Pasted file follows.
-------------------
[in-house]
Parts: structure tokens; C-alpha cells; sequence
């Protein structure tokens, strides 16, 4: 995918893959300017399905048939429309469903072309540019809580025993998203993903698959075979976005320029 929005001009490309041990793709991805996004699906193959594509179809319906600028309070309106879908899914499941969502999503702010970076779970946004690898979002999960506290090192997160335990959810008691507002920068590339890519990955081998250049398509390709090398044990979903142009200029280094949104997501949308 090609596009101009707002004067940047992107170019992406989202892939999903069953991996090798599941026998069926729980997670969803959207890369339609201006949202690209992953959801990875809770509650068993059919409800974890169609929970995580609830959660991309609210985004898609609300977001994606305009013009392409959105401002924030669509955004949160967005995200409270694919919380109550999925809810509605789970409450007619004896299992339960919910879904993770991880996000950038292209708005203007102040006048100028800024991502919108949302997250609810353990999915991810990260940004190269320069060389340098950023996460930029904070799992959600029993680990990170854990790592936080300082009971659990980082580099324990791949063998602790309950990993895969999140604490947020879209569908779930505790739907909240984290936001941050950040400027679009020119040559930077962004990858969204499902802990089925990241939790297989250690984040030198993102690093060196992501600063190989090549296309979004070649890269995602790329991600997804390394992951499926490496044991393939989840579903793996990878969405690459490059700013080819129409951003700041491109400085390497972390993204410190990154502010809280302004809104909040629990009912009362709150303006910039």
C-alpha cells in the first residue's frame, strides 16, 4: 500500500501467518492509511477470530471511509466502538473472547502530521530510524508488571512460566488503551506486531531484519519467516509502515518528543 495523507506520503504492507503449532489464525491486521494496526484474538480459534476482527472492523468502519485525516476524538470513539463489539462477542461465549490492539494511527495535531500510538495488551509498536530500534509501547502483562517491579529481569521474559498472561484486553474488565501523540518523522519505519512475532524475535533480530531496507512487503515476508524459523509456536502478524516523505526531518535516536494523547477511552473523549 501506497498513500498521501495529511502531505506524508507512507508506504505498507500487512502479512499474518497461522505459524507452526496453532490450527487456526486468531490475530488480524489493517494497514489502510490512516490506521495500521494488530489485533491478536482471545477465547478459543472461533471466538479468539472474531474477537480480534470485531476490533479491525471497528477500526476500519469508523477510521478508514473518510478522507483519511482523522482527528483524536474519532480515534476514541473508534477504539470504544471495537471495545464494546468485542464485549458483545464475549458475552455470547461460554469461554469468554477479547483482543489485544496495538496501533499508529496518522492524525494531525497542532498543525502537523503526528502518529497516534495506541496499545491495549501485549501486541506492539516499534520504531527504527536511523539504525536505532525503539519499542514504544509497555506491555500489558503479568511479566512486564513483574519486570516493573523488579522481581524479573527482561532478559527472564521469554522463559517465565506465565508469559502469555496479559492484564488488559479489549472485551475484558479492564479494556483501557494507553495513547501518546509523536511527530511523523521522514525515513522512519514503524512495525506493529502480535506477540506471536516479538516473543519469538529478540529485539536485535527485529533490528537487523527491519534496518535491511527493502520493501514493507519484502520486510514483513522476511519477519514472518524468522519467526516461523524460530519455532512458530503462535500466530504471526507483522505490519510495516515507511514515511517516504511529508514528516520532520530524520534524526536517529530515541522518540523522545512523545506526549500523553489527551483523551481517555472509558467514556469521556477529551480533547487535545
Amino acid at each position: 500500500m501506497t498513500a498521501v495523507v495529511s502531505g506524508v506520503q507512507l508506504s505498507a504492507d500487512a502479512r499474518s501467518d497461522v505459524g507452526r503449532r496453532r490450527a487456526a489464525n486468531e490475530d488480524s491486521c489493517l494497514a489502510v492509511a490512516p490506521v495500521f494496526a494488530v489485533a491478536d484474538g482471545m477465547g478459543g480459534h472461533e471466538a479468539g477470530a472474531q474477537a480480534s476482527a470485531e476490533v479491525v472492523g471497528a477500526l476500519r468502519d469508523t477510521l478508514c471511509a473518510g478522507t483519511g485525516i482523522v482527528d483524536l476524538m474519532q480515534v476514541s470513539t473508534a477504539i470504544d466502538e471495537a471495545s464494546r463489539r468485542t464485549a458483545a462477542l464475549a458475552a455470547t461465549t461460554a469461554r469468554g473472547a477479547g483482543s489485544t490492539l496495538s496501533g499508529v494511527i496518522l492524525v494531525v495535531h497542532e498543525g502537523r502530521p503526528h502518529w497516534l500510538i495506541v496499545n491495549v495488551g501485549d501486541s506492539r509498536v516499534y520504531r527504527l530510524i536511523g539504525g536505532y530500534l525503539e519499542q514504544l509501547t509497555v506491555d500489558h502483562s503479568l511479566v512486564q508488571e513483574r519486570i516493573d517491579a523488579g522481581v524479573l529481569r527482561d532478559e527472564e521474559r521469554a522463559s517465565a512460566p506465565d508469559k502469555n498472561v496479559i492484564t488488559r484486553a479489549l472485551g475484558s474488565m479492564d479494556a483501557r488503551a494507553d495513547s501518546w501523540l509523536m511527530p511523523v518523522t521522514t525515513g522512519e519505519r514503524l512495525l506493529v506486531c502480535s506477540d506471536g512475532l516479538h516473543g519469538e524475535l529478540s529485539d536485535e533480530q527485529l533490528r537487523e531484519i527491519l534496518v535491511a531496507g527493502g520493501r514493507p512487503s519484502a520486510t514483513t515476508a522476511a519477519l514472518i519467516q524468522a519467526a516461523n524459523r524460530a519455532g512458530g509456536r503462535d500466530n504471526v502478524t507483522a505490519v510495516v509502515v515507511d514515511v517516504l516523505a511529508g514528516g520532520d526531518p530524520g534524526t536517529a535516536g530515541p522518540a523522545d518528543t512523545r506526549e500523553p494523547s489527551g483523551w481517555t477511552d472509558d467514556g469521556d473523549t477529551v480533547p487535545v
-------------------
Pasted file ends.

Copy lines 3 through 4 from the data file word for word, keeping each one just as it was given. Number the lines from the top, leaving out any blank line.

């Protein structure tokens, strides 16, 4: 995918893959300017399905048939429309469903072309540019809580025993998203993903698959075979976005320029 929005001009490309041990793709991805996004699906193959594509179809319906600028309070309106879908899914499941969502999503702010970076779970946004690898979002999960506290090192997160335990959810008691507002920068590339890519990955081998250049398509390709090398044990979903142009200029280094949104997501949308 090609596009101009707002004067940047992107170019992406989202892939999903069953991996090798599941026998069926729980997670969803959207890369339609201006949202690209992953959801990875809770509650068993059919409800974890169609929970995580609830959660991309609210985004898609609300977001994606305009013009392409959105401002924030669509955004949160967005995200409270694919919380109550999925809810509605789970409450007619004896299992339960919910879904993770991880996000950038292209708005203007102040006048100028800024991502919108949302997250609810353990999915991810990260940004190269320069060389340098950023996460930029904070799992959600029993680990990170854990790592936080300082009971659990980082580099324990791949063998602790309950990993895969999140604490947020879209569908779930505790739907909240984290936001941050950040400027679009020119040559930077962004990858969204499902802990089925990241939790297989250690984040030198993102690093060196992501600063190989090549296309979004070649890269995602790329991600997804390394992951499926490496044991393939989840579903793996990878969405690459490059700013080819129409951003700041491109400085390497972390993204410190990154502010809280302004809104909040629990009912009362709150303006910039």
C-alpha cells in the first residue's frame, strides 16, 4: 500500500501467518492509511477470530471511509466502538473472547502530521530510524508488571512460566488503551506486531531484519519467516509502515518528543 495523507506520503504492507503449532489464525491486521494496526484474538480459534476482527472492523468502519485525516476524538470513539463489539462477542461465549490492539494511527495535531500510538495488551509498536530500534509501547502483562517491579529481569521474559498472561484486553474488565501523540518523522519505519512475532524475535533480530531496507512487503515476508524459523509456536502478524516523505526531518535516536494523547477511552473523549 501506497498513500498521501495529511502531505506524508507512507508506504505498507500487512502479512499474518497461522505459524507452526496453532490450527487456526486468531490475530488480524489493517494497514489502510490512516490506521495500521494488530489485533491478536482471545477465547478459543472461533471466538479468539472474531474477537480480534470485531476490533479491525471497528477500526476500519469508523477510521478508514473518510478522507483519511482523522482527528483524536474519532480515534476514541473508534477504539470504544471495537471495545464494546468485542464485549458483545464475549458475552455470547461460554469461554469468554477479547483482543489485544496495538496501533499508529496518522492524525494531525497542532498543525502537523503526528502518529497516534495506541496499545491495549501485549501486541506492539516499534520504531527504527536511523539504525536505532525503539519499542514504544509497555506491555500489558503479568511479566512486564513483574519486570516493573523488579522481581524479573527482561532478559527472564521469554522463559517465565506465565508469559502469555496479559492484564488488559479489549472485551475484558479492564479494556483501557494507553495513547501518546509523536511527530511523523521522514525515513522512519514503524512495525506493529502480535506477540506471536516479538516473543519469538529478540529485539536485535527485529533490528537487523527491519534496518535491511527493502520493501514493507519484502520486510514483513522476511519477519514472518524468522519467526516461523524460530519455532512458530503462535500466530504471526507483522505490519510495516515507511514515511517516504511529508514528516520532520530524520534524526536517529530515541522518540523522545512523545506526549500523553489527551483523551481517555472509558467514556469521556477529551480533547487535545